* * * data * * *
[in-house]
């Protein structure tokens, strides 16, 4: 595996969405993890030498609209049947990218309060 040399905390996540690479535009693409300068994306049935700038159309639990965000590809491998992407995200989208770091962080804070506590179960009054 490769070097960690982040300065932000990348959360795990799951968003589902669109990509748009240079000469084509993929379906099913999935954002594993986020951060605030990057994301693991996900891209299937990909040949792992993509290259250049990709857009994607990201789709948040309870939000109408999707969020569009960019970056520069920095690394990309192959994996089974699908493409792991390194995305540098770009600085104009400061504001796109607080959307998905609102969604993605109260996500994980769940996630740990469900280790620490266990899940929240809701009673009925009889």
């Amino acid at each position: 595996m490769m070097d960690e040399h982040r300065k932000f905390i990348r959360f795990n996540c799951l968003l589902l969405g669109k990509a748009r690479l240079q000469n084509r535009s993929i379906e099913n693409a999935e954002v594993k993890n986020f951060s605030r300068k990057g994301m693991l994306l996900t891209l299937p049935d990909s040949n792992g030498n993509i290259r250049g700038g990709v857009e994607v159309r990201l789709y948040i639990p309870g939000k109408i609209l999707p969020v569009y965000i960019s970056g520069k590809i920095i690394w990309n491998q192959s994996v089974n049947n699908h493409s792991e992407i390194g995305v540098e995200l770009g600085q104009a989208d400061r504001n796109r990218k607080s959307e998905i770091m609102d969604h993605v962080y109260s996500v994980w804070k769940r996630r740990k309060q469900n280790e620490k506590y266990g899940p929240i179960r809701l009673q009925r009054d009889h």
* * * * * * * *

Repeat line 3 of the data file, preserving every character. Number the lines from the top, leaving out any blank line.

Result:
């Amino acid at each position: 595996m490769m070097d960690e040399h982040r300065k932000f905390i990348r959360f795990n996540c799951l968003l589902l969405g669109k990509a748009r690479l240079q000469n084509r535009s993929i379906e099913n693409a999935e954002v594993k993890n986020f951060s605030r300068k990057g994301m693991l994306l996900t891209l299937p049935d990909s040949n792992g030498n993509i290259r250049g700038g990709v857009e994607v159309r990201l789709y948040i639990p309870g939000k109408i609209l999707p969020v569009y965000i960019s970056g520069k590809i920095i690394w990309n491998q192959s994996v089974n049947n699908h493409s792991e992407i390194g995305v540098e995200l770009g600085q104009a989208d400061r504001n796109r990218k607080s959307e998905i770091m609102d969604h993605v962080y109260s996500v994980w804070k769940r996630r740990k309060q469900n280790e620490k506590y266990g899940p929240i179960r809701l009673q009925r009054d009889h």